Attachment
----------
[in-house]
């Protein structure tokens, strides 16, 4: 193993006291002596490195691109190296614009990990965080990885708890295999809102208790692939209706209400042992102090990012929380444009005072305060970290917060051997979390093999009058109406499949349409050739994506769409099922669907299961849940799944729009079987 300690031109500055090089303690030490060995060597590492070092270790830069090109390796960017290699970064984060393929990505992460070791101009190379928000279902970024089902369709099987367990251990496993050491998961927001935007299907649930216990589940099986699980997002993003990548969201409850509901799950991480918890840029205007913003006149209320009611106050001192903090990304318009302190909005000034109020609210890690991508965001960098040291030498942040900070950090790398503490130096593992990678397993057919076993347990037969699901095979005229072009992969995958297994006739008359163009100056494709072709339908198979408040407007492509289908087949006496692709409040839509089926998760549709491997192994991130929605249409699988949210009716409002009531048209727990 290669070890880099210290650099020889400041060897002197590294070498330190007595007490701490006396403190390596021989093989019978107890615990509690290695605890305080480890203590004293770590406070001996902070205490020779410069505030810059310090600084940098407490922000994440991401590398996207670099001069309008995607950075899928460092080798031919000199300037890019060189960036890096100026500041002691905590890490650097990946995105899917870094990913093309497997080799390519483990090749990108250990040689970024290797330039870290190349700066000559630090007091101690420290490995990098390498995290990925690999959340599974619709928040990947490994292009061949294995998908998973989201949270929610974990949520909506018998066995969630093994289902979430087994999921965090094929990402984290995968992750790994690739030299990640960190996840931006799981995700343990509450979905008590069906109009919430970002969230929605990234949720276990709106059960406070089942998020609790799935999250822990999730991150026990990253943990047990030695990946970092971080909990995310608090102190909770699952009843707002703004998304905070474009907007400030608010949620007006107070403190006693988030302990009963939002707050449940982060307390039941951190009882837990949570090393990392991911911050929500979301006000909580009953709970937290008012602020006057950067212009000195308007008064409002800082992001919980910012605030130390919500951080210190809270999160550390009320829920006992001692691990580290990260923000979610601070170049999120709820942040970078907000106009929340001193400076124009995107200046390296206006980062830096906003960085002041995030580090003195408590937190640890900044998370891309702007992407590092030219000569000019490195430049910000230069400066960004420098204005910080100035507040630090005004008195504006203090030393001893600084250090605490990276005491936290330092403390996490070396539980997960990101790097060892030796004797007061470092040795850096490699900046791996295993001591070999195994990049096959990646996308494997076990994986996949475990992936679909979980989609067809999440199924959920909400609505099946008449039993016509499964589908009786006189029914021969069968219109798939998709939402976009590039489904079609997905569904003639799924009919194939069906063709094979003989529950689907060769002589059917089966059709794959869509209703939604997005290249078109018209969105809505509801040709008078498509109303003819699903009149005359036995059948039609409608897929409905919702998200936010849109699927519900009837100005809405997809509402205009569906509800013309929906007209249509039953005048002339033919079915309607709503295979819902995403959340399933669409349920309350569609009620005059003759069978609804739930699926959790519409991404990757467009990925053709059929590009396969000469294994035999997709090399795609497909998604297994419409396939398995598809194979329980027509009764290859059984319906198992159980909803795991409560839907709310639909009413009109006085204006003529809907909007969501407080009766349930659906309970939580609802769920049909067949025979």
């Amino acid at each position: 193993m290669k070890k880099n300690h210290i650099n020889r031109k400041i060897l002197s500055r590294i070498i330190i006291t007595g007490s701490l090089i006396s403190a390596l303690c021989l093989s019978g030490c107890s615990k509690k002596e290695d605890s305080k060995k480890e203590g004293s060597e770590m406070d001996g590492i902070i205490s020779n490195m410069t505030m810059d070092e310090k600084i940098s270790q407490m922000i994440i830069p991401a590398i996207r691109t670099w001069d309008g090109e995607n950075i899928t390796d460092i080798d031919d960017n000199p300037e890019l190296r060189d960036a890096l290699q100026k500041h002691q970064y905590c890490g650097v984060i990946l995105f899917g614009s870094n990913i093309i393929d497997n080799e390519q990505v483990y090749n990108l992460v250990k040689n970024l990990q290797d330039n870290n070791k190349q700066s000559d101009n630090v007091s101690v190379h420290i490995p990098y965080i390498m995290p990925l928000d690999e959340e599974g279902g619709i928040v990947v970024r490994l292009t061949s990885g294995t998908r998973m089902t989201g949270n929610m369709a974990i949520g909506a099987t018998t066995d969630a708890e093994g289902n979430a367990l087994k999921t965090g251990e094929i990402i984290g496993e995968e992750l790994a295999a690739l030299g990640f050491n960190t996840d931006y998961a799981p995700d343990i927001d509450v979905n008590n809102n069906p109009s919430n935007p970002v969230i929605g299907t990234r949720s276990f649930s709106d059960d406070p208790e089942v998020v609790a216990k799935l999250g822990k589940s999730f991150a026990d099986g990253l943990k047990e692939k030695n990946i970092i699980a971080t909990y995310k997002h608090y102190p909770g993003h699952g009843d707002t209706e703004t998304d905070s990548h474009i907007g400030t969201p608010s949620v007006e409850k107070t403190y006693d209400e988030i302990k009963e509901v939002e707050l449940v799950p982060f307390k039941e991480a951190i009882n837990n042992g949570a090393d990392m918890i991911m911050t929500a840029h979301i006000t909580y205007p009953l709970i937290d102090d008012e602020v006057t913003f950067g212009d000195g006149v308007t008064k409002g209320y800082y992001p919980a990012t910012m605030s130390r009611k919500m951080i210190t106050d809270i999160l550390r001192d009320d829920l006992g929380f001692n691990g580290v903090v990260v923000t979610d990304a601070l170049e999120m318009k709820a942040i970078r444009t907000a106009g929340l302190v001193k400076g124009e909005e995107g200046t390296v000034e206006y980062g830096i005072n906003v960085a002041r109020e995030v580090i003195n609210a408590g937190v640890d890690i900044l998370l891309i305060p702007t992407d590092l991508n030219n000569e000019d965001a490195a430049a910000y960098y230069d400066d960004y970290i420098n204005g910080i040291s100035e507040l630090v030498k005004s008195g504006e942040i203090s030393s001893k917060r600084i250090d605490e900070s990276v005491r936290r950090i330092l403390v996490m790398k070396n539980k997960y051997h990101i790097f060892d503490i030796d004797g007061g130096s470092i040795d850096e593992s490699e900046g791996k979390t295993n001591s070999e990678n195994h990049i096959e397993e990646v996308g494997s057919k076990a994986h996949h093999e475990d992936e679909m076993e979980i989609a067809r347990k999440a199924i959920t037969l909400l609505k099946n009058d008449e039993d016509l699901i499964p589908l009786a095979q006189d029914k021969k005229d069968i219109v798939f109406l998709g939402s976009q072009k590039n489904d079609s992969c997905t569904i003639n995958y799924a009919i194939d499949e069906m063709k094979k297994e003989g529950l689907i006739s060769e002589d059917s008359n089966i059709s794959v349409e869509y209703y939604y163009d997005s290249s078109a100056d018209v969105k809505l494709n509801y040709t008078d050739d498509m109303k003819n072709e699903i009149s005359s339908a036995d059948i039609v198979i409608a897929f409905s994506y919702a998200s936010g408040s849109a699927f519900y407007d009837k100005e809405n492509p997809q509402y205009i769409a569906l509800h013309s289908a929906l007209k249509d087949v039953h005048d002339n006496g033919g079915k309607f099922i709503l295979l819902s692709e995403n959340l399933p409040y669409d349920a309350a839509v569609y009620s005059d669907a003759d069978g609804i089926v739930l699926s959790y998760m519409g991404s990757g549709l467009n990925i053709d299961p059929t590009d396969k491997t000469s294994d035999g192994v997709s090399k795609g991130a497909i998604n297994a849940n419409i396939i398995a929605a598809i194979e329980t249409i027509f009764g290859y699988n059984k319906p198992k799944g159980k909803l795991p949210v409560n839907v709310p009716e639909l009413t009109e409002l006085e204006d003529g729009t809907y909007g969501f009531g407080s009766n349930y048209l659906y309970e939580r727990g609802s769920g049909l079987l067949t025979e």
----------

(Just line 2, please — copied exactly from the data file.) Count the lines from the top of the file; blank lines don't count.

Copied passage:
């Protein structure tokens, strides 16, 4: 193993006291002596490195691109190296614009990990965080990885708890295999809102208790692939209706209400042992102090990012929380444009005072305060970290917060051997979390093999009058109406499949349409050739994506769409099922669907299961849940799944729009079987 300690031109500055090089303690030490060995060597590492070092270790830069090109390796960017290699970064984060393929990505992460070791101009190379928000279902970024089902369709099987367990251990496993050491998961927001935007299907649930216990589940099986699980997002993003990548969201409850509901799950991480918890840029205007913003006149209320009611106050001192903090990304318009302190909005000034109020609210890690991508965001960098040291030498942040900070950090790398503490130096593992990678397993057919076993347990037969699901095979005229072009992969995958297994006739008359163009100056494709072709339908198979408040407007492509289908087949006496692709409040839509089926998760549709491997192994991130929605249409699988949210009716409002009531048209727990 290669070890880099210290650099020889400041060897002197590294070498330190007595007490701490006396403190390596021989093989019978107890615990509690290695605890305080480890203590004293770590406070001996902070205490020779410069505030810059310090600084940098407490922000994440991401590398996207670099001069309008995607950075899928460092080798031919000199300037890019060189960036890096100026500041002691905590890490650097990946995105899917870094990913093309497997080799390519483990090749990108250990040689970024290797330039870290190349700066000559630090007091101690420290490995990098390498995290990925690999959340599974619709928040990947490994292009061949294995998908998973989201949270929610974990949520909506018998066995969630093994289902979430087994999921965090094929990402984290995968992750790994690739030299990640960190996840931006799981995700343990509450979905008590069906109009919430970002969230929605990234949720276990709106059960406070089942998020609790799935999250822990999730991150026990990253943990047990030695990946970092971080909990995310608090102190909770699952009843707002703004998304905070474009907007400030608010949620007006107070403190006693988030302990009963939002707050449940982060307390039941951190009882837990949570090393990392991911911050929500979301006000909580009953709970937290008012602020006057950067212009000195308007008064409002800082992001919980910012605030130390919500951080210190809270999160550390009320829920006992001692691990580290990260923000979610601070170049999120709820942040970078907000106009929340001193400076124009995107200046390296206006980062830096906003960085002041995030580090003195408590937190640890900044998370891309702007992407590092030219000569000019490195430049910000230069400066960004420098204005910080100035507040630090005004008195504006203090030393001893600084250090605490990276005491936290330092403390996490070396539980997960990101790097060892030796004797007061470092040795850096490699900046791996295993001591070999195994990049096959990646996308494997076990994986996949475990992936679909979980989609067809999440199924959920909400609505099946008449039993016509499964589908009786006189029914021969069968219109798939998709939402976009590039489904079609997905569904003639799924009919194939069906063709094979003989529950689907060769002589059917089966059709794959869509209703939604997005290249078109018209969105809505509801040709008078498509109303003819699903009149005359036995059948039609409608897929409905919702998200936010849109699927519900009837100005809405997809509402205009569906509800013309929906007209249509039953005048002339033919079915309607709503295979819902995403959340399933669409349920309350569609009620005059003759069978609804739930699926959790519409991404990757467009990925053709059929590009396969000469294994035999997709090399795609497909998604297994419409396939398995598809194979329980027509009764290859059984319906198992159980909803795991409560839907709310639909009413009109006085204006003529809907909007969501407080009766349930659906309970939580609802769920049909067949025979």